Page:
I am convinced authors need to be consistently adhering to some standard, any standard, for the times they don't adhere to them to have the desired effect on readers.
I am still learning. I did only write my first word of fiction less than one year ago.

Ross at Play

@awnlee jawking

I give more import to preserving the author's voice than style guides or grammar.

The way I read that is you think I do not consider "preserving the author's voice" more important than "style guides or grammar".
That would not be true.
Preserving the author's voice is one of a list of things I consider more important.
Other things in that list include:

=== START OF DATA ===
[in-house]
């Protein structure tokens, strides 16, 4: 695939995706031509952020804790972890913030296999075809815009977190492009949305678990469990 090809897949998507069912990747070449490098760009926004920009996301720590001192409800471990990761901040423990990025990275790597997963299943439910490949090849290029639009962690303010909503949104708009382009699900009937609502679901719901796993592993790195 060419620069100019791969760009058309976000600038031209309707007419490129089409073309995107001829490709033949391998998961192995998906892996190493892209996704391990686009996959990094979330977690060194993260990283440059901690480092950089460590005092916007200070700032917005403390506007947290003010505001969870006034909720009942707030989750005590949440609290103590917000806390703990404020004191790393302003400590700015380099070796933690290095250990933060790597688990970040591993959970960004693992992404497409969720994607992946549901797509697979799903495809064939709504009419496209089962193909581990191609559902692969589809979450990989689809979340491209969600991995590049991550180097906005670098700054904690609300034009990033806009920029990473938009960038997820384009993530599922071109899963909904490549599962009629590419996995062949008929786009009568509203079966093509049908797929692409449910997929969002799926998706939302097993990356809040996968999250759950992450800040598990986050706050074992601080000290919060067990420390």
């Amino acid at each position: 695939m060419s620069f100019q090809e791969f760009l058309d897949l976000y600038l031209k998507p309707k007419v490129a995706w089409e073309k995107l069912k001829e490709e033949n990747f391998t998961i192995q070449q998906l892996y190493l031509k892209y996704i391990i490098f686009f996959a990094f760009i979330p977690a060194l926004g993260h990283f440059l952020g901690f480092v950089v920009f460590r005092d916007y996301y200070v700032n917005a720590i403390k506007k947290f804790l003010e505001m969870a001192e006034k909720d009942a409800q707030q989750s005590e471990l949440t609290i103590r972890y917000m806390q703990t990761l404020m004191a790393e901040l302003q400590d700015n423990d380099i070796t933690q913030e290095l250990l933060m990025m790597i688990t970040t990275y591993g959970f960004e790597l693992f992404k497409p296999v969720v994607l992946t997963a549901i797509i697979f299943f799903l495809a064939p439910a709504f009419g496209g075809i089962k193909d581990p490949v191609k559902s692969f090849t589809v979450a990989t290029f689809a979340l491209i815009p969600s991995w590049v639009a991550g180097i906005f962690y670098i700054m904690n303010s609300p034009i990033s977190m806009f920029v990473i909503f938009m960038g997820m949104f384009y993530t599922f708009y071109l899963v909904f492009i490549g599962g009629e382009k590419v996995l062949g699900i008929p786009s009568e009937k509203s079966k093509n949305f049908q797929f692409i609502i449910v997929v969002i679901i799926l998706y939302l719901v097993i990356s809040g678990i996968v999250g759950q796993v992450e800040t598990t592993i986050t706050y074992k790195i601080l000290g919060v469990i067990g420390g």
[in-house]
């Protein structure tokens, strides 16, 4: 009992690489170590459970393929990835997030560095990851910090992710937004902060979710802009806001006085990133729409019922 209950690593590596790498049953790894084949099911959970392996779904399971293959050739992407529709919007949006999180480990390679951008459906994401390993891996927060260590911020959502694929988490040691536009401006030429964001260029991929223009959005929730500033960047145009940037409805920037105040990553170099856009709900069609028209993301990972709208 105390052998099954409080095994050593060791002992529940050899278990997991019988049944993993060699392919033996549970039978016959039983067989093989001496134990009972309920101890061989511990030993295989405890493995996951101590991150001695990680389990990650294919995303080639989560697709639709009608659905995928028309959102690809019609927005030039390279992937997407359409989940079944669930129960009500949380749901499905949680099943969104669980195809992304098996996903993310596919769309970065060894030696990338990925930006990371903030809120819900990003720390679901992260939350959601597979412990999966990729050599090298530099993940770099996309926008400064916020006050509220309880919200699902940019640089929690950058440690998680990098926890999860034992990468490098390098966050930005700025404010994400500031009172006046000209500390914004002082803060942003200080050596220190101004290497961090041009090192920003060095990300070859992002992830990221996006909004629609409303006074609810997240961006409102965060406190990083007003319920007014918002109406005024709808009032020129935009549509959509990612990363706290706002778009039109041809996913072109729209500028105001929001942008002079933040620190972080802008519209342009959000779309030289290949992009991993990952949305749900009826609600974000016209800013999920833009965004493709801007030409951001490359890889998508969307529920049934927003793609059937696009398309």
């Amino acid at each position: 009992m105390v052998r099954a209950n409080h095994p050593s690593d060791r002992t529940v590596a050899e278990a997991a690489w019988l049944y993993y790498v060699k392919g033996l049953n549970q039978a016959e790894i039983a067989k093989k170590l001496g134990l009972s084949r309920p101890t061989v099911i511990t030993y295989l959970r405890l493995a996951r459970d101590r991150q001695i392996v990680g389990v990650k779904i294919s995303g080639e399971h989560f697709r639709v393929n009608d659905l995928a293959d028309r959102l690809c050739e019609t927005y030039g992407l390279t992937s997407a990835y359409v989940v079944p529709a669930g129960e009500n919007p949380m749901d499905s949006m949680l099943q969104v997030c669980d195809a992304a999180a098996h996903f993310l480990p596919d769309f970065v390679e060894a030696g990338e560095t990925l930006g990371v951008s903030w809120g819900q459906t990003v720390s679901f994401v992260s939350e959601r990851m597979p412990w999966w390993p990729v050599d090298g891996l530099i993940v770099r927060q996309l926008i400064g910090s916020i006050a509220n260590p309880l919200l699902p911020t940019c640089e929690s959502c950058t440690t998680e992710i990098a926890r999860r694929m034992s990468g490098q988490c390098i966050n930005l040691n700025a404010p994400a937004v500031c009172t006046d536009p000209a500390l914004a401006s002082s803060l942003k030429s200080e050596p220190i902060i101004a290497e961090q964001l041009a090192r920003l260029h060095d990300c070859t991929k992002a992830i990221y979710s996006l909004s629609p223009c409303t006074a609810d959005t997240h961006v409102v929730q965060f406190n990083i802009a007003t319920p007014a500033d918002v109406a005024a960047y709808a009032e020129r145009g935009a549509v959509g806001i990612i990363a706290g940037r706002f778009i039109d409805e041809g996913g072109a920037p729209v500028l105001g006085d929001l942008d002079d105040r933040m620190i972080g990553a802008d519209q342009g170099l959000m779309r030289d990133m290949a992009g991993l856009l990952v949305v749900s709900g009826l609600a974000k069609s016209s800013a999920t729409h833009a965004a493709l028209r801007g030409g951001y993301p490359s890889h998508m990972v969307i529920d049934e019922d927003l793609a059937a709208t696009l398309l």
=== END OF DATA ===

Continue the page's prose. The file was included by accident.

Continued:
* The context I am considering justifies some sort of non-standard approach
* The most common everyday usage is technically incorrect
* Adhering to any style the author is known to use in similar situations.
In fact, style guides or grammar are nothing more than the default when I can see no other compelling reason to guide my choice.

I also assume that authors are not complete morons, and they know what I consider important is completely irrelevant.
I should not guess what the author wants their voice to be, unless I know the style they want quite well. Instead, I try for consistency in my recommendations, knowing full well authors will overrule me when what others would most commonly do is not what they are seeking.

Switch Blayde

@Ross at Play

I try for consistency in my recommendations


Which is the purpose of a style guide, whether it be one of the ones we've puked over here or one made up by the author/editor even if it's not formally typed up.